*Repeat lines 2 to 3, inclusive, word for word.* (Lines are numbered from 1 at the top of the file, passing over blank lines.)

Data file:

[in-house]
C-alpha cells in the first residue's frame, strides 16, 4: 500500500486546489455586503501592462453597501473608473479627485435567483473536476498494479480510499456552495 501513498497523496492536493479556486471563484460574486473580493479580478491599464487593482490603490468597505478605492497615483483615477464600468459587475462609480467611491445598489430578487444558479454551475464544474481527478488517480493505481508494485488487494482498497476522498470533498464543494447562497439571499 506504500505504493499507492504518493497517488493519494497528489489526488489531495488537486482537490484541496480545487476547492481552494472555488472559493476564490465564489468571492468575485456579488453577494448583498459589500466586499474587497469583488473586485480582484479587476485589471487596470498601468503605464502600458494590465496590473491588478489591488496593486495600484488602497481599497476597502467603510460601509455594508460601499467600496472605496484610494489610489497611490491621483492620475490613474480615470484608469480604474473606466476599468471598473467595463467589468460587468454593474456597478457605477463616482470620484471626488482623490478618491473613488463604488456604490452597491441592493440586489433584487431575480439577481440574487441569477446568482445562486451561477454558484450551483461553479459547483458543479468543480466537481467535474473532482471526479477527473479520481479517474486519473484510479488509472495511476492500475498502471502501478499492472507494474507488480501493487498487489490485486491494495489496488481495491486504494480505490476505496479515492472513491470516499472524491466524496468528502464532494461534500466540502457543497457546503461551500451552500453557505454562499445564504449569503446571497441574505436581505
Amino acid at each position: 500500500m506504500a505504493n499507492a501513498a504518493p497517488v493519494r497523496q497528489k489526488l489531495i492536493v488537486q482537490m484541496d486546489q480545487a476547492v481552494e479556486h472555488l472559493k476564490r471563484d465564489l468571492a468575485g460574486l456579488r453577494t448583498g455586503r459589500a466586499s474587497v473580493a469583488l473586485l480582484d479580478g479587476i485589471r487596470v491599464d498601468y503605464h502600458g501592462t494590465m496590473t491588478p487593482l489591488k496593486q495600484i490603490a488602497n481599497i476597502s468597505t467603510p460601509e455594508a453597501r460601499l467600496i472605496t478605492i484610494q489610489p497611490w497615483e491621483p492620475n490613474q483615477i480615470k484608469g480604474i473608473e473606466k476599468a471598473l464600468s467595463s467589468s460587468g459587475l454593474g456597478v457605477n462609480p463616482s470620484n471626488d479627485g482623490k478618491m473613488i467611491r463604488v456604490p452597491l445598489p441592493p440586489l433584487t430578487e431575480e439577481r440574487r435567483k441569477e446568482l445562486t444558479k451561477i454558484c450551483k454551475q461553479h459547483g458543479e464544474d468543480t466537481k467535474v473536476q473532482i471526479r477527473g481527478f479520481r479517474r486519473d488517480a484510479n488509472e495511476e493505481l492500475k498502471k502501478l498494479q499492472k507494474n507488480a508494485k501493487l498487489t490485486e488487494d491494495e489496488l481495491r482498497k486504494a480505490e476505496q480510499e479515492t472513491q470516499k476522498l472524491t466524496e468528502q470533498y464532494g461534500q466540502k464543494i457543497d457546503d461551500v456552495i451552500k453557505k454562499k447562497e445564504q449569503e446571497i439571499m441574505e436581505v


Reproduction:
C-alpha cells in the first residue's frame, strides 16, 4: 500500500486546489455586503501592462453597501473608473479627485435567483473536476498494479480510499456552495 501513498497523496492536493479556486471563484460574486473580493479580478491599464487593482490603490468597505478605492497615483483615477464600468459587475462609480467611491445598489430578487444558479454551475464544474481527478488517480493505481508494485488487494482498497476522498470533498464543494447562497439571499 506504500505504493499507492504518493497517488493519494497528489489526488489531495488537486482537490484541496480545487476547492481552494472555488472559493476564490465564489468571492468575485456579488453577494448583498459589500466586499474587497469583488473586485480582484479587476485589471487596470498601468503605464502600458494590465496590473491588478489591488496593486495600484488602497481599497476597502467603510460601509455594508460601499467600496472605496484610494489610489497611490491621483492620475490613474480615470484608469480604474473606466476599468471598473467595463467589468460587468454593474456597478457605477463616482470620484471626488482623490478618491473613488463604488456604490452597491441592493440586489433584487431575480439577481440574487441569477446568482445562486451561477454558484450551483461553479459547483458543479468543480466537481467535474473532482471526479477527473479520481479517474486519473484510479488509472495511476492500475498502471502501478499492472507494474507488480501493487498487489490485486491494495489496488481495491486504494480505490476505496479515492472513491470516499472524491466524496468528502464532494461534500466540502457543497457546503461551500451552500453557505454562499445564504449569503446571497441574505436581505
Amino acid at each position: 500500500m506504500a505504493n499507492a501513498a504518493p497517488v493519494r497523496q497528489k489526488l489531495i492536493v488537486q482537490m484541496d486546489q480545487a476547492v481552494e479556486h472555488l472559493k476564490r471563484d465564489l468571492a468575485g460574486l456579488r453577494t448583498g455586503r459589500a466586499s474587497v473580493a469583488l473586485l480582484d479580478g479587476i485589471r487596470v491599464d498601468y503605464h502600458g501592462t494590465m496590473t491588478p487593482l489591488k496593486q495600484i490603490a488602497n481599497i476597502s468597505t467603510p460601509e455594508a453597501r460601499l467600496i472605496t478605492i484610494q489610489p497611490w497615483e491621483p492620475n490613474q483615477i480615470k484608469g480604474i473608473e473606466k476599468a471598473l464600468s467595463s467589468s460587468g459587475l454593474g456597478v457605477n462609480p463616482s470620484n471626488d479627485g482623490k478618491m473613488i467611491r463604488v456604490p452597491l445598489p441592493p440586489l433584487t430578487e431575480e439577481r440574487r435567483k441569477e446568482l445562486t444558479k451561477i454558484c450551483k454551475q461553479h459547483g458543479e464544474d468543480t466537481k467535474v473536476q473532482i471526479r477527473g481527478f479520481r479517474r486519473d488517480a484510479n488509472e495511476e493505481l492500475k498502471k502501478l498494479q499492472k507494474n507488480a508494485k501493487l498487489t490485486e488487494d491494495e489496488l481495491r482498497k486504494a480505490e476505496q480510499e479515492t472513491q470516499k476522498l472524491t466524496e468528502q470533498y464532494g461534500q466540502k464543494i457543497d457546503d461551500v456552495i451552500k453557505k454562499k447562497e445564504q449569503e446571497i439571499m441574505e436581505v